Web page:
Sustainable communication is not about turning brands green overnight or using natural or typically "green" iconography in your communications. In fact, this approach can lead to accusations of "greenwashing," especially if you're in the automobile or petrochemical sector. Instead, it's about creating compelling communications, underpinned by fact, with a clear call to action for consumers.
There is a tangible opportunity for brands that create effective sustainable communications to stand out in a crowded market. Communications companies need to help build trust between business and consumers, especially when it comes to communicating sustainability. Consumers are skeptical and confused. Recent research from Forrester Research shows that as many as 77% of them don't believe the environmental claims made by brands. GfK-Roper reports that 64% want third-party verification of green claims. Confusion and lack of trust are among the main reasons consumers do not buy sustainable products.
At the same time, the market context is changing, because digital is transforming business dynamics. The power of search is incredible. Consumers can find anything, anytime, anywhere -- and they are actively seeking information about the brands with which they interact. There is simply no longer anywhere to hide.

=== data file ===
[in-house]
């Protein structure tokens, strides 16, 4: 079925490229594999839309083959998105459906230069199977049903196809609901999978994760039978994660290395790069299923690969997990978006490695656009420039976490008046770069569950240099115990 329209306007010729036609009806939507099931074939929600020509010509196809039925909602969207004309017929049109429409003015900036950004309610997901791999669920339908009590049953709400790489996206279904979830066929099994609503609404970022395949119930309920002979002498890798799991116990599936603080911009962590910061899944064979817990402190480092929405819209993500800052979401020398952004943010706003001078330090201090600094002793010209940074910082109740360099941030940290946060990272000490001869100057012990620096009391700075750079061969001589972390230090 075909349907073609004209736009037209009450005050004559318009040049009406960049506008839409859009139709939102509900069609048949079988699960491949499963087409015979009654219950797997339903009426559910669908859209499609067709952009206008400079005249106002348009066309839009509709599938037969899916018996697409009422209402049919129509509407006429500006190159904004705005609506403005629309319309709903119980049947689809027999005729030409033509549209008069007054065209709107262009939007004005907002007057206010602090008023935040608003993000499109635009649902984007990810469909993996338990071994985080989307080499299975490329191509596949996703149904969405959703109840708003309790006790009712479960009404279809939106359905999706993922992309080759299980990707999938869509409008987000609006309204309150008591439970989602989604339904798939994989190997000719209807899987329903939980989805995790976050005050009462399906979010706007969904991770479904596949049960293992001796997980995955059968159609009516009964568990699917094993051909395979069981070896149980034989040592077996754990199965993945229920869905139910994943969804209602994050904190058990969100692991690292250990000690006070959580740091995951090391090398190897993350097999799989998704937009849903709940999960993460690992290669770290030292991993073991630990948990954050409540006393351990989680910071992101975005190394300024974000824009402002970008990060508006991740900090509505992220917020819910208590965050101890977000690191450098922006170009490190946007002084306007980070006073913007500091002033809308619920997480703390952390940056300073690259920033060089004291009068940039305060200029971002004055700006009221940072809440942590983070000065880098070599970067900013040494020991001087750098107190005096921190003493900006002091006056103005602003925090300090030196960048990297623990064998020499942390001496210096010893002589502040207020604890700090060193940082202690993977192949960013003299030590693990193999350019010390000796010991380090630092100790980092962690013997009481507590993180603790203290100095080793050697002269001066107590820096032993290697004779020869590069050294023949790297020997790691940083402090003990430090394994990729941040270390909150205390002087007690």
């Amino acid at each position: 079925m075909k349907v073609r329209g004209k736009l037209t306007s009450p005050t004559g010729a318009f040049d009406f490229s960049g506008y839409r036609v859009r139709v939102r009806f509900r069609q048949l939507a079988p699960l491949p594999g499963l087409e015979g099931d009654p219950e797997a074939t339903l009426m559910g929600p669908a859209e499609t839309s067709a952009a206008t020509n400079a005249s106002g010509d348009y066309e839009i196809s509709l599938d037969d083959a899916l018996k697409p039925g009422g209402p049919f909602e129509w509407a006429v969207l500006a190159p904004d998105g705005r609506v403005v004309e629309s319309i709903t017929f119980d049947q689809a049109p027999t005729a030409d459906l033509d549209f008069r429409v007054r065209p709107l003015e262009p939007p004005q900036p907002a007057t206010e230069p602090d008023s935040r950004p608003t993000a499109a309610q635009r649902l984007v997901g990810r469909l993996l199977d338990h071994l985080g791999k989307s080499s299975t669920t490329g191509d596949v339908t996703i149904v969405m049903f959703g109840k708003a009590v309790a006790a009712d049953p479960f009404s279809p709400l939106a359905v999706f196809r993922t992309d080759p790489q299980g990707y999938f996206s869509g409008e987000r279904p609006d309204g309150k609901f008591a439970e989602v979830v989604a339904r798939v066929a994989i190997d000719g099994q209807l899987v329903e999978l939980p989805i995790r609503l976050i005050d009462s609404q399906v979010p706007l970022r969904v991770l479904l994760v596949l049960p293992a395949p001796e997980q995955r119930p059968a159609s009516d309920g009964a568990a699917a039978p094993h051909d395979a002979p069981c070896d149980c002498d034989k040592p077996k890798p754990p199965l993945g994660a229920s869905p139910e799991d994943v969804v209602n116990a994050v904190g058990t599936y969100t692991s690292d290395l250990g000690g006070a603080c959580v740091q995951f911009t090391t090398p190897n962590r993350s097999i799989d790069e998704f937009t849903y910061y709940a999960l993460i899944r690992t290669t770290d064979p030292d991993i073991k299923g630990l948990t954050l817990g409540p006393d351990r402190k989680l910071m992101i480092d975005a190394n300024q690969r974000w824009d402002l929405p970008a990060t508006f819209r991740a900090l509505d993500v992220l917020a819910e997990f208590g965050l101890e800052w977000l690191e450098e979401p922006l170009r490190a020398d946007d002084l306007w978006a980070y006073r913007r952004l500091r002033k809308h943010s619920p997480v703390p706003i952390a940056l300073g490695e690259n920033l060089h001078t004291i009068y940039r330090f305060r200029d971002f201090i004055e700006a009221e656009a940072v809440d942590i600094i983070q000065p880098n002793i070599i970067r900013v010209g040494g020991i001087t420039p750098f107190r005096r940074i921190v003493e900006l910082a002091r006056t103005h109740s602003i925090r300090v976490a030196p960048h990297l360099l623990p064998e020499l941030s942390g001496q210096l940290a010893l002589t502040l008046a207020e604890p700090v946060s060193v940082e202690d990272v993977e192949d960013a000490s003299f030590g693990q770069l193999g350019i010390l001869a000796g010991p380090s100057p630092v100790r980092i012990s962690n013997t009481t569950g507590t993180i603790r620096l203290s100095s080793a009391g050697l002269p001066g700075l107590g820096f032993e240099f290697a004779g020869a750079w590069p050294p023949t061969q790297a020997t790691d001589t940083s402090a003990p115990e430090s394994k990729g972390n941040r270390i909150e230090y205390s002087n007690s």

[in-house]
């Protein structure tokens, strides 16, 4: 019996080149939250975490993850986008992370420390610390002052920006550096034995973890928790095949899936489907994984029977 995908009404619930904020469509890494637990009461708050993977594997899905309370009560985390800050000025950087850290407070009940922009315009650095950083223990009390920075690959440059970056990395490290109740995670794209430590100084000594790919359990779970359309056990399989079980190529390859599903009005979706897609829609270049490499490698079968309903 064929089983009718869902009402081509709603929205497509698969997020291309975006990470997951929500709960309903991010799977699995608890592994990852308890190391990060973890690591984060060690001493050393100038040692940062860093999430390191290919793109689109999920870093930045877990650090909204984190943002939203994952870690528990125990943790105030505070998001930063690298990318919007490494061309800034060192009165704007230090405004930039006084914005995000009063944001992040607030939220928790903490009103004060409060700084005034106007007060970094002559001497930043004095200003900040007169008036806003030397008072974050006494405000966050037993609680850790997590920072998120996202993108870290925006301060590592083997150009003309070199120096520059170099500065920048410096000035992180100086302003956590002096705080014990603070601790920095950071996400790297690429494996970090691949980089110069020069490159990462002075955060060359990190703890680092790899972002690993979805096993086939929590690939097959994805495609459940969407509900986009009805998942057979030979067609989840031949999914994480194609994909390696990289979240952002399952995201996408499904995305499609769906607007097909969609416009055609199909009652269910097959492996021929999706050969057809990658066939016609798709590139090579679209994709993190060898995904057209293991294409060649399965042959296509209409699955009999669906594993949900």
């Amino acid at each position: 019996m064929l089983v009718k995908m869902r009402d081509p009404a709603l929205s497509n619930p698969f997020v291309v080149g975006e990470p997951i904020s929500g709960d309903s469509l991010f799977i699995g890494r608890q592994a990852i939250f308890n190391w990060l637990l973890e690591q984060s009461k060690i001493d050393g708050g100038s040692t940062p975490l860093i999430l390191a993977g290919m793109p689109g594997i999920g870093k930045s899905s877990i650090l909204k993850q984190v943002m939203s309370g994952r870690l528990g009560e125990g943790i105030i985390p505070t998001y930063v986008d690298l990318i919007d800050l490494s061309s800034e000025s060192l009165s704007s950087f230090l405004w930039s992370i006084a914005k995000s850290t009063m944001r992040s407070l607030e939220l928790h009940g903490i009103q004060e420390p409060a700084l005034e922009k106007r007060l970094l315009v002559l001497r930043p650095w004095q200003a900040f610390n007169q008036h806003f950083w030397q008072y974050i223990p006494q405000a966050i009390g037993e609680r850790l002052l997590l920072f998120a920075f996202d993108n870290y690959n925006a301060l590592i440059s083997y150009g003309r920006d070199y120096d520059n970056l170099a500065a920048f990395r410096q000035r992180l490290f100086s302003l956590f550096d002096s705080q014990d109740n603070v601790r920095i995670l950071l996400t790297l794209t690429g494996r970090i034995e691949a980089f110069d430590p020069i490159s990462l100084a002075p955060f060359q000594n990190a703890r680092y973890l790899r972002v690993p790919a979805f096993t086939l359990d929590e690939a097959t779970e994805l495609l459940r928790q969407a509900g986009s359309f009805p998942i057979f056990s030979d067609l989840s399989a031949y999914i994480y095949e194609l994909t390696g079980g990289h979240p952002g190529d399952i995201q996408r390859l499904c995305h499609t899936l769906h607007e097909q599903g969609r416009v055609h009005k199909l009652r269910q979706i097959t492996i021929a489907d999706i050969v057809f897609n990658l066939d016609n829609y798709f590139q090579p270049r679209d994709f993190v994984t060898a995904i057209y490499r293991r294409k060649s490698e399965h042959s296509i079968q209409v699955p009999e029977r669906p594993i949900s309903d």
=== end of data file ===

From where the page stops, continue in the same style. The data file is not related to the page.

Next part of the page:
But companies are missing opportunities to tap the interactive potential of the web, provide transparency and engage with a wider consumer base. That said, it is estimated that in the next 12 to 18 months, 60% of companies will move to digital-marketing activities in order to communicate more sustainably. And it will save them money, too, because digital offers real-time, measurable data on the effectiveness of campaigns, thereby improving efficiency and marketing ROI.
So what does it take to create sustainable communications? At Clownfish, we believe there are four principles, which conveniently fit into four C's: credibility, clarity, consistency and conversation. Putting them together in a creative solution will help to regain the trust of consumers.